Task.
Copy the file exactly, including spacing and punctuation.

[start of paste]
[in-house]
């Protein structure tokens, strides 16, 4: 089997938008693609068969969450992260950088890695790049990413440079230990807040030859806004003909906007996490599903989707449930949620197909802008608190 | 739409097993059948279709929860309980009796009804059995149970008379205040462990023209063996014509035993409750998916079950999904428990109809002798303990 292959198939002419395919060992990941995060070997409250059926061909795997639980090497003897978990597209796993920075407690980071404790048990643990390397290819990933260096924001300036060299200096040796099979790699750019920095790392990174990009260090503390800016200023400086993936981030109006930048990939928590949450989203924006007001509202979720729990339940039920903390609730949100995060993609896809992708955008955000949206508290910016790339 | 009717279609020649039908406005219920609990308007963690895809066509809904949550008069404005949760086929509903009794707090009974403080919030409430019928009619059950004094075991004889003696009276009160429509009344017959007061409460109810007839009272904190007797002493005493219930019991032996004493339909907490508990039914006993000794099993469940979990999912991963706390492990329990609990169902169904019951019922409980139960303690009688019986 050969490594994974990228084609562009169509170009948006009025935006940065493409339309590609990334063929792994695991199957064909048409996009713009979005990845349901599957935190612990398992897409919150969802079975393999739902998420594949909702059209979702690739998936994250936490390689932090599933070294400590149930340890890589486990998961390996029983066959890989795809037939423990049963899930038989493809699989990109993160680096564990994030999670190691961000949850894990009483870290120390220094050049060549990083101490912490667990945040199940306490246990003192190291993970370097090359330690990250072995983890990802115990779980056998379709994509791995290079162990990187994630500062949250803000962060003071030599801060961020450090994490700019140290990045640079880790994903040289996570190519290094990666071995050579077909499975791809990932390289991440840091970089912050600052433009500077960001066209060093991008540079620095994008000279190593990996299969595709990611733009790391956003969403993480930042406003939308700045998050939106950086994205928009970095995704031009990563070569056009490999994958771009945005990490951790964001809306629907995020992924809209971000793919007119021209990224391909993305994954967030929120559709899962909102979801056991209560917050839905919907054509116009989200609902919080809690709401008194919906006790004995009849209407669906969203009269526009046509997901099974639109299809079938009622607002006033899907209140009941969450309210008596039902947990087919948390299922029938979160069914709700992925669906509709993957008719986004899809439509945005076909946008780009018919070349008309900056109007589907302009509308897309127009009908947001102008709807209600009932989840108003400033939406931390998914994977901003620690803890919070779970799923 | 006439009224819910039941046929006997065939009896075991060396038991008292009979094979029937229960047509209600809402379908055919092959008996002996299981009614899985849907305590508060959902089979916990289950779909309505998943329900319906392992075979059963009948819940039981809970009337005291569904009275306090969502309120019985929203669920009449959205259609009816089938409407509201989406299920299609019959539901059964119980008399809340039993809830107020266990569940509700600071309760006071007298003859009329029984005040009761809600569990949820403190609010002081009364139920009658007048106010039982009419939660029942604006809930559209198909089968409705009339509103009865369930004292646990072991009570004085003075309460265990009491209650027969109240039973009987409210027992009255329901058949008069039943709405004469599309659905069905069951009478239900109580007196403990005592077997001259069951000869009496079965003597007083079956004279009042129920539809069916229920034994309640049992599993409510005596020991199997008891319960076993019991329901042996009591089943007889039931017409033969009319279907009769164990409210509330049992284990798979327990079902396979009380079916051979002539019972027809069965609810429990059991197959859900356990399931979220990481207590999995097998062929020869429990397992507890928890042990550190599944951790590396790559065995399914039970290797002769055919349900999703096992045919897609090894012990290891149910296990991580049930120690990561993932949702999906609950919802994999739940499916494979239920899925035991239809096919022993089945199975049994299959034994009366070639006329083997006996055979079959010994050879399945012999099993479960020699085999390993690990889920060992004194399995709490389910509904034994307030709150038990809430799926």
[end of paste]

[in-house]
């Protein structure tokens, strides 16, 4: 089997938008693609068969969450992260950088890695790049990413440079230990807040030859806004003909906007996490599903989707449930949620197909802008608190 | 739409097993059948279709929860309980009796009804059995149970008379205040462990023209063996014509035993409750998916079950999904428990109809002798303990 292959198939002419395919060992990941995060070997409250059926061909795997639980090497003897978990597209796993920075407690980071404790048990643990390397290819990933260096924001300036060299200096040796099979790699750019920095790392990174990009260090503390800016200023400086993936981030109006930048990939928590949450989203924006007001509202979720729990339940039920903390609730949100995060993609896809992708955008955000949206508290910016790339 | 009717279609020649039908406005219920609990308007963690895809066509809904949550008069404005949760086929509903009794707090009974403080919030409430019928009619059950004094075991004889003696009276009160429509009344017959007061409460109810007839009272904190007797002493005493219930019991032996004493339909907490508990039914006993000794099993469940979990999912991963706390492990329990609990169902169904019951019922409980139960303690009688019986 050969490594994974990228084609562009169509170009948006009025935006940065493409339309590609990334063929792994695991199957064909048409996009713009979005990845349901599957935190612990398992897409919150969802079975393999739902998420594949909702059209979702690739998936994250936490390689932090599933070294400590149930340890890589486990998961390996029983066959890989795809037939423990049963899930038989493809699989990109993160680096564990994030999670190691961000949850894990009483870290120390220094050049060549990083101490912490667990945040199940306490246990003192190291993970370097090359330690990250072995983890990802115990779980056998379709994509791995290079162990990187994630500062949250803000962060003071030599801060961020450090994490700019140290990045640079880790994903040289996570190519290094990666071995050579077909499975791809990932390289991440840091970089912050600052433009500077960001066209060093991008540079620095994008000279190593990996299969595709990611733009790391956003969403993480930042406003939308700045998050939106950086994205928009970095995704031009990563070569056009490999994958771009945005990490951790964001809306629907995020992924809209971000793919007119021209990224391909993305994954967030929120559709899962909102979801056991209560917050839905919907054509116009989200609902919080809690709401008194919906006790004995009849209407669906969203009269526009046509997901099974639109299809079938009622607002006033899907209140009941969450309210008596039902947990087919948390299922029938979160069914709700992925669906509709993957008719986004899809439509945005076909946008780009018919070349008309900056109007589907302009509308897309127009009908947001102008709807209600009932989840108003400033939406931390998914994977901003620690803890919070779970799923 | 006439009224819910039941046929006997065939009896075991060396038991008292009979094979029937229960047509209600809402379908055919092959008996002996299981009614899985849907305590508060959902089979916990289950779909309505998943329900319906392992075979059963009948819940039981809970009337005291569904009275306090969502309120019985929203669920009449959205259609009816089938409407509201989406299920299609019959539901059964119980008399809340039993809830107020266990569940509700600071309760006071007298003859009329029984005040009761809600569990949820403190609010002081009364139920009658007048106010039982009419939660029942604006809930559209198909089968409705009339509103009865369930004292646990072991009570004085003075309460265990009491209650027969109240039973009987409210027992009255329901058949008069039943709405004469599309659905069905069951009478239900109580007196403990005592077997001259069951000869009496079965003597007083079956004279009042129920539809069916229920034994309640049992599993409510005596020991199997008891319960076993019991329901042996009591089943007889039931017409033969009319279907009769164990409210509330049992284990798979327990079902396979009380079916051979002539019972027809069965609810429990059991197959859900356990399931979220990481207590999995097998062929020869429990397992507890928890042990550190599944951790590396790559065995399914039970290797002769055919349900999703096992045919897609090894012990290891149910296990991580049930120690990561993932949702999906609950919802994999739940499916494979239920899925035991239809096919022993089945199975049994299959034994009366070639006329083997006996055979079959010994050879399945012999099993479960020699085999390993690990889920060992004194399995709490389910509904034994307030709150038990809430799926």